Financial Risk Assumption Among Rural Healthcare Providers

Research center:
Lead researcher:
Xi Zhu, PhD, 319.384.3829,
Project funded:
September 2019
Project completed:
March 2023

Under the Department of Health & Human Services Secretary Alex Azar and Centers for Medicare & Medicaid (CMS) Administrator Seema Verma, shifting Medicare and Medicaid payment systems into value-based arrangements remains a high priority. Doing so would require healthcare providers assume certain financial risk for the services that they deliver (for episode-based payment models) and/or for patients enrolled in their practices (for population-based payment models). To date, policy discussion about assumption of risk has mostly focused on an urban-based, high-volume model. There is little research assessing the feasibility and potential benefit of applying the same standards in low-volume settings. A major policy question is whether rural providers are prepared to assume more risk (i.e., two-sided and full risk). A second question is what factors would motivate and prepare rural providers to assume financial risk. Answering these questions requires an assessment of the actual behavior in participating in various risk-bearing payment models and an examination of unique factors and circumstances that affect rural providers' motivations and preparedness.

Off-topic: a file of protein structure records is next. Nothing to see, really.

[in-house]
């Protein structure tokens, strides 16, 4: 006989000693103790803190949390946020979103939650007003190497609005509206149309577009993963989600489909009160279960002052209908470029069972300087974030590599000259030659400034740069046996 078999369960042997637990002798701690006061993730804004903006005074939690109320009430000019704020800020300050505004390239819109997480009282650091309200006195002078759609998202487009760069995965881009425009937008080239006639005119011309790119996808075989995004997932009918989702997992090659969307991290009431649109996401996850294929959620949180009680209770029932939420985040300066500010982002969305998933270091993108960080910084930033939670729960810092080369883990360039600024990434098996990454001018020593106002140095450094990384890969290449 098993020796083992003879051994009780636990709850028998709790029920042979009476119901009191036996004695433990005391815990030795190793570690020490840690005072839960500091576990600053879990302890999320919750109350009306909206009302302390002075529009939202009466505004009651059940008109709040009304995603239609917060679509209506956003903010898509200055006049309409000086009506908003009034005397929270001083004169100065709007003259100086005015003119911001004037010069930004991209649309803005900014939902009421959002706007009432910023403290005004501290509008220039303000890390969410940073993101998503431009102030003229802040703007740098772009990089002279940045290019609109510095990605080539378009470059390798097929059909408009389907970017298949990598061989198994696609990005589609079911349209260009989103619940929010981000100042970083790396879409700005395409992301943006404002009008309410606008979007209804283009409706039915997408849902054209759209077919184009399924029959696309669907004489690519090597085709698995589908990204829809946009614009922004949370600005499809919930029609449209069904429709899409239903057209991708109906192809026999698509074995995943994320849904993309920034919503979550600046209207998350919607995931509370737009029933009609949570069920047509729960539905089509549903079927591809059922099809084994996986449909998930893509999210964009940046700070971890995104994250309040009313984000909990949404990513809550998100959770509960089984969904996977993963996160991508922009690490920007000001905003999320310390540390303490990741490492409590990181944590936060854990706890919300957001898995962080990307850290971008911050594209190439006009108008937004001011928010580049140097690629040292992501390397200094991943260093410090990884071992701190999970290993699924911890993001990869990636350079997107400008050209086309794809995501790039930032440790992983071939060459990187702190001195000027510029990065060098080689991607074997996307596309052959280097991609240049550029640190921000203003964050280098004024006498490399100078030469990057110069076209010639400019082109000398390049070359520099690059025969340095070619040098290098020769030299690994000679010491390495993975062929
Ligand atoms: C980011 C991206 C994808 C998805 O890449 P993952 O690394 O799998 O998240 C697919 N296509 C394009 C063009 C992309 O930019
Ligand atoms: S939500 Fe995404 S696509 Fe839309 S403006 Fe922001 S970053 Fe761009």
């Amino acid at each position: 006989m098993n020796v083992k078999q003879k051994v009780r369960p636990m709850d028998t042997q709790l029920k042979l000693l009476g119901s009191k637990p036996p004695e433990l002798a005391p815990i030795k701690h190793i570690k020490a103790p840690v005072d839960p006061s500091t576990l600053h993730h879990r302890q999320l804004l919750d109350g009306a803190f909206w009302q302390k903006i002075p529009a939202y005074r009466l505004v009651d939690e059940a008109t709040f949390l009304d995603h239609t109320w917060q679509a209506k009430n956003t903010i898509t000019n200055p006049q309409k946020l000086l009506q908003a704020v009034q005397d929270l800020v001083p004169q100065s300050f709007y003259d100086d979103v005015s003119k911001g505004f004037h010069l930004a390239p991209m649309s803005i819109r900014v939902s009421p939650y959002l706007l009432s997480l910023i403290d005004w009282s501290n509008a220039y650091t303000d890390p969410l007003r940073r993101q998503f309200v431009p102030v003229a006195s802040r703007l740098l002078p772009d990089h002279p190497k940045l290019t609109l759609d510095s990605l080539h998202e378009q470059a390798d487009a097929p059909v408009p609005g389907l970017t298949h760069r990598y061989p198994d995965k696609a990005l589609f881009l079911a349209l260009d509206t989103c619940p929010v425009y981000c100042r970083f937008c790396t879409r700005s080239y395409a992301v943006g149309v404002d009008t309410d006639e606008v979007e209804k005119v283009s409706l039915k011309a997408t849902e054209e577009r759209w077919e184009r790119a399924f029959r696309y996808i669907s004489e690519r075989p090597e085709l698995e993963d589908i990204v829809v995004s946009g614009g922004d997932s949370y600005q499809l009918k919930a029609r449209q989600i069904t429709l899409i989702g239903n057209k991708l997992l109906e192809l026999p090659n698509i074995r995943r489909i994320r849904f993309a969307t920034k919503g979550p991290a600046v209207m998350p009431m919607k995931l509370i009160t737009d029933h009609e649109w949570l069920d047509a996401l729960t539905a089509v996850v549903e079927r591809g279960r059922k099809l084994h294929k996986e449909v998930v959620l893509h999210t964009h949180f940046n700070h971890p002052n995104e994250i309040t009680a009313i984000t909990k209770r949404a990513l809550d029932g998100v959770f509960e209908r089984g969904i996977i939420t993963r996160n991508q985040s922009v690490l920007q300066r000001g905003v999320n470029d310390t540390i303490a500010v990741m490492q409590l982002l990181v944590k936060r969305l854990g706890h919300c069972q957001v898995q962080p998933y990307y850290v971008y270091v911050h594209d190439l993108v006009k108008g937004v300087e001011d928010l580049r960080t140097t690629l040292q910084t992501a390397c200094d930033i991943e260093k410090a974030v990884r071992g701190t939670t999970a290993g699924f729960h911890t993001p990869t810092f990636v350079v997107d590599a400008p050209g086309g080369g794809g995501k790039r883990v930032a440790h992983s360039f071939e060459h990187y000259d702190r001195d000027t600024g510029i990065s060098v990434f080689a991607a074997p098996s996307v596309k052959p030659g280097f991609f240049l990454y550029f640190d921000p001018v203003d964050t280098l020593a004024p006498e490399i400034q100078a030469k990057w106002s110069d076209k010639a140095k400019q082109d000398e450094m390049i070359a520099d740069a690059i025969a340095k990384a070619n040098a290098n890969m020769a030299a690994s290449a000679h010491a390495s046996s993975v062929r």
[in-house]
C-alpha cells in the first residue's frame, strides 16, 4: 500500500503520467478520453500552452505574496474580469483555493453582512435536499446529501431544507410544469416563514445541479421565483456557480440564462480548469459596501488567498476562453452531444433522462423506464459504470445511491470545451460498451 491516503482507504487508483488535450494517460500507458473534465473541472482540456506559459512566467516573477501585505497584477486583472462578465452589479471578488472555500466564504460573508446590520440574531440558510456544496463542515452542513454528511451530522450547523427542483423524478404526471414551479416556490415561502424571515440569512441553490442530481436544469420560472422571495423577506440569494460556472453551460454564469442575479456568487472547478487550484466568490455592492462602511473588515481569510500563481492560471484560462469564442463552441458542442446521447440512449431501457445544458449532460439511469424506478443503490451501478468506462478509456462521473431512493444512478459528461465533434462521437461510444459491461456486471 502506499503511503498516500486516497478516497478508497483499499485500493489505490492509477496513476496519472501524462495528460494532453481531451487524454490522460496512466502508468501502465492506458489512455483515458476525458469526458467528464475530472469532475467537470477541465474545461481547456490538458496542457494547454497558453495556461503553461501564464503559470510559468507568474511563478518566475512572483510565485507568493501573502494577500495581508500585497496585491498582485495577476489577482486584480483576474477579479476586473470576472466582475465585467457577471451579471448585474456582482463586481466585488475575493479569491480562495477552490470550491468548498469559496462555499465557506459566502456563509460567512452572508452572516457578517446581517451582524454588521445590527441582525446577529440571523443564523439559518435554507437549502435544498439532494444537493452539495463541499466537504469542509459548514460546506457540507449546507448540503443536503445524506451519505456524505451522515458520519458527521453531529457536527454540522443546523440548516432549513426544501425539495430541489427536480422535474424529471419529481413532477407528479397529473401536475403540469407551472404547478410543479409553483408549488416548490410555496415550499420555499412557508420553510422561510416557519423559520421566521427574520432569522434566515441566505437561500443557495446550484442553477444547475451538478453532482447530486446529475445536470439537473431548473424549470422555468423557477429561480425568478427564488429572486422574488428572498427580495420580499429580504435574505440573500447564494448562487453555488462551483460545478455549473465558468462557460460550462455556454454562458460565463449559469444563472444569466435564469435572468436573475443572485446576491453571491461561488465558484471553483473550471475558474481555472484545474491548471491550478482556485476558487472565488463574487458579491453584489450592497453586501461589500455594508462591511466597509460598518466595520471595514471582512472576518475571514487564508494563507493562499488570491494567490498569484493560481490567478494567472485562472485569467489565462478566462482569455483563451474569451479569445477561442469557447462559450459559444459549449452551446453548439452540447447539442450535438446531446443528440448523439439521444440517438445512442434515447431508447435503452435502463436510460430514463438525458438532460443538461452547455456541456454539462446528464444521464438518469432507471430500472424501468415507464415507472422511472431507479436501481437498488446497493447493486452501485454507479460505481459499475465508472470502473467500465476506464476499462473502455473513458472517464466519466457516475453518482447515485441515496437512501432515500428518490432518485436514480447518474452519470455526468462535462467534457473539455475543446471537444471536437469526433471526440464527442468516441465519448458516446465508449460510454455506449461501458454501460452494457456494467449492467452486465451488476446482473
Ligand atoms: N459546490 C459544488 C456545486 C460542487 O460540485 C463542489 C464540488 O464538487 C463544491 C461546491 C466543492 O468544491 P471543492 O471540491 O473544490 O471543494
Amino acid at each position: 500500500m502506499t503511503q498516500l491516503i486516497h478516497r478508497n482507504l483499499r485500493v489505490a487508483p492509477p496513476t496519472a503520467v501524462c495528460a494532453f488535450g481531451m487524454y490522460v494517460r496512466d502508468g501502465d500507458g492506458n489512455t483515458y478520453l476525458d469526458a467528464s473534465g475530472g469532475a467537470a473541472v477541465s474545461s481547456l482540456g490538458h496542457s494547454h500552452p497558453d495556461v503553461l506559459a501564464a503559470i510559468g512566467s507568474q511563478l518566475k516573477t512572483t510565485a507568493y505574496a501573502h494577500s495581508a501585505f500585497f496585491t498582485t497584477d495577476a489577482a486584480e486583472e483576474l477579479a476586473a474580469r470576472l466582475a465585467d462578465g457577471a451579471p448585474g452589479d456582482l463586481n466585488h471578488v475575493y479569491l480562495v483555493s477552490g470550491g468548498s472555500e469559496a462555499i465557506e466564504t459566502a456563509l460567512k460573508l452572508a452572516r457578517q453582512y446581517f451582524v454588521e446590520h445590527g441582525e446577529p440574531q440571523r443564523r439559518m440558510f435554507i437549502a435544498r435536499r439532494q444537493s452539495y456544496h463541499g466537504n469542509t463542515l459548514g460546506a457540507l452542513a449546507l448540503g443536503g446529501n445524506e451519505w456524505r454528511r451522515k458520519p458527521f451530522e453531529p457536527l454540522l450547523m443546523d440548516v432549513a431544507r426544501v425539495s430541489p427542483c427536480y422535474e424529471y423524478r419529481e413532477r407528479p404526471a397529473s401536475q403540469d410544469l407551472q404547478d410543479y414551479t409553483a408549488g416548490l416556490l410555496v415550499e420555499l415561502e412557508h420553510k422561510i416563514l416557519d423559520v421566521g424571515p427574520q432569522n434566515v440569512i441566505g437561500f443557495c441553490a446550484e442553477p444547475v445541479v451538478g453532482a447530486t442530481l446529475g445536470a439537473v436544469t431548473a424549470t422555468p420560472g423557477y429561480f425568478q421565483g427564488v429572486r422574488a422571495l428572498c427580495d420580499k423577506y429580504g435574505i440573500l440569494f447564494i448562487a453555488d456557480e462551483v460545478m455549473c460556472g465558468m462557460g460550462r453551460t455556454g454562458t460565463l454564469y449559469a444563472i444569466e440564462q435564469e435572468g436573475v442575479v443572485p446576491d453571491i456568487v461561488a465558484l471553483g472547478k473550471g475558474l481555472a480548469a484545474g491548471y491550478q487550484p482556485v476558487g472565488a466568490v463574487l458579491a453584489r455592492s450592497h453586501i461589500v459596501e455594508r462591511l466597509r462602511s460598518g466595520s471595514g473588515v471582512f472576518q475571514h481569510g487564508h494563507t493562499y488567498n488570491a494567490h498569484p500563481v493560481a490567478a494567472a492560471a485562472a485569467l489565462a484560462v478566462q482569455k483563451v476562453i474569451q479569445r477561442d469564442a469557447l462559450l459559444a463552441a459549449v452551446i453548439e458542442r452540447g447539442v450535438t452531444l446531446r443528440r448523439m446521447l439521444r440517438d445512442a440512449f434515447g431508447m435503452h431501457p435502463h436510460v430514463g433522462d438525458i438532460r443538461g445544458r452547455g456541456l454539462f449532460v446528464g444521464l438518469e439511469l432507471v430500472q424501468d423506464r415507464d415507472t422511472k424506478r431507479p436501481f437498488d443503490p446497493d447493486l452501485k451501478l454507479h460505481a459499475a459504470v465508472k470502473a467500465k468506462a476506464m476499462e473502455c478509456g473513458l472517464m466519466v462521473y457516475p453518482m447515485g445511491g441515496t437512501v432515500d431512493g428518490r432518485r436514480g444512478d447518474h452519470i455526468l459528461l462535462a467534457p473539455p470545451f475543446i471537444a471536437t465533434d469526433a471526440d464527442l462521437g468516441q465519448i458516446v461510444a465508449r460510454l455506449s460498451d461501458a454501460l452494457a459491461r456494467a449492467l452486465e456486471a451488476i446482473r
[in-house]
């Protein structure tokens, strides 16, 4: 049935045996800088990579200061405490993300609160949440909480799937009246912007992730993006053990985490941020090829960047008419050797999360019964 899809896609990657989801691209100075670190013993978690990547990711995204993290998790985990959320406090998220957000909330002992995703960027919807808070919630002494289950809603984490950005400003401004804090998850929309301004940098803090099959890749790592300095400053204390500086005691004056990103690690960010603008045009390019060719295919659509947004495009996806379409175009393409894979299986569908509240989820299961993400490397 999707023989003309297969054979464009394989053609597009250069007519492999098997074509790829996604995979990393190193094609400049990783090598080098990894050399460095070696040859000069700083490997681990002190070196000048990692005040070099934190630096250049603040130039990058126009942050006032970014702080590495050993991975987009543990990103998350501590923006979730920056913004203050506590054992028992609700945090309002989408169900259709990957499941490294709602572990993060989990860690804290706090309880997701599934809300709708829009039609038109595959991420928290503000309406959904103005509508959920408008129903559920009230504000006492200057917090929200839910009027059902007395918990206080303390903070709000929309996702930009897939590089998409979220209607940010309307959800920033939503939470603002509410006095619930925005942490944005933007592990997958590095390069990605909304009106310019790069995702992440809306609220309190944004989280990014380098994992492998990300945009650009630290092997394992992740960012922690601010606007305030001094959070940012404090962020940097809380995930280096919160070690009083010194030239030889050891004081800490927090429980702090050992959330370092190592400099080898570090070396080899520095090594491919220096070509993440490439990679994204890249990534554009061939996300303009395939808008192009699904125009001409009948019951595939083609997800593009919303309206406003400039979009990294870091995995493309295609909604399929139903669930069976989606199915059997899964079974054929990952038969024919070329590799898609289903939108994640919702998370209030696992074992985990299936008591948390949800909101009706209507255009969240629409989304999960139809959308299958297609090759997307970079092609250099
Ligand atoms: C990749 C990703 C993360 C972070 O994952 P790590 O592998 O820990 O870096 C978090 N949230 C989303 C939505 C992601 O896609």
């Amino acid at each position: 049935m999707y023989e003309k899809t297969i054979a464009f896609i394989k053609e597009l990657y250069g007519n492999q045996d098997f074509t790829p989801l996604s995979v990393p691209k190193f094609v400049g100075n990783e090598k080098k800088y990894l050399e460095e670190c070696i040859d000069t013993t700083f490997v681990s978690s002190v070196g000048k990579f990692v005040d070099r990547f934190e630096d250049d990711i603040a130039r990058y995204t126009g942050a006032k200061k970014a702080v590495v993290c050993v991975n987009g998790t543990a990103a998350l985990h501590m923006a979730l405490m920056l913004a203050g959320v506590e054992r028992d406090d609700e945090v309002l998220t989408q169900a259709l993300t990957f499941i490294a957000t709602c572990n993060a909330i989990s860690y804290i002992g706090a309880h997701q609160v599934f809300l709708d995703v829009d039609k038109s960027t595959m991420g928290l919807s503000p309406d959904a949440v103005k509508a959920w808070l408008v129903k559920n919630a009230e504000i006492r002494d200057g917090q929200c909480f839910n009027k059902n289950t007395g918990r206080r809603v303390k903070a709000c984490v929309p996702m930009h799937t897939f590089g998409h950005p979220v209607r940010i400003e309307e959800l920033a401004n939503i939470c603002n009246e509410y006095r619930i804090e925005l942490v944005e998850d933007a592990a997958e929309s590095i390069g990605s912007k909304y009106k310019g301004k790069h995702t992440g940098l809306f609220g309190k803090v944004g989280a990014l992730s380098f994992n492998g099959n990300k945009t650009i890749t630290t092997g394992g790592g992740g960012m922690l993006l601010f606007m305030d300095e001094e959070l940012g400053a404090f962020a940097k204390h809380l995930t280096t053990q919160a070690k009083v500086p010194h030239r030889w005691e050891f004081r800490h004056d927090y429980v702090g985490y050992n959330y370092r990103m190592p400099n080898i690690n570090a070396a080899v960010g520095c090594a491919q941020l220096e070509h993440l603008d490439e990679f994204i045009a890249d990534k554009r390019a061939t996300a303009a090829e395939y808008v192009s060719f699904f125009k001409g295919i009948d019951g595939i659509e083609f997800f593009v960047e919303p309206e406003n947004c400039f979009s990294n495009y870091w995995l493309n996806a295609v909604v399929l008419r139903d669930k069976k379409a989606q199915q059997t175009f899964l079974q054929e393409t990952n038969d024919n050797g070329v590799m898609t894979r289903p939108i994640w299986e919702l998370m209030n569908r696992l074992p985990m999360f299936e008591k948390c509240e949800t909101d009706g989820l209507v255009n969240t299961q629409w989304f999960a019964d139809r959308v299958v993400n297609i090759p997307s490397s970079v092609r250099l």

The RUPRI Center proposed a mixed-methods research project. Using CMS Merit-based Incentive Payment System (MIPS) eligibility and Alternative Payment Models (APM) participation data, the RUPRI Center updated rural/urban participation rates in different payment models in the Medicare Quality Payment Program including Accountable Care Organizations, MIPS APMs, and Advanced APMs. Financial risk of different QPP payment models can be parsed into four levels: minimal risk, one-sided risk, two-sided risk, and full risk. We defined a set of provider and organizational characteristics that are likely to be correlated with financial risk assumption, and analyzed the participation rates conditioned on these characteristics. Based on the quantitative analysis and literature review, we designed an interview instrument to explore factors and circumstances that affect rural providers' motivations and preparedness for participating in different risk-bearing payment models. A convenience sample of six rural healthcare organizations were selected to represent diverse geographic locations and organization types (e.g., hospitals and physician practices). Key informant interviews were conducted and analyzed to identify key themes related to factors affecting rural providers' financial risk assumption behavior, motivation, and preparedness.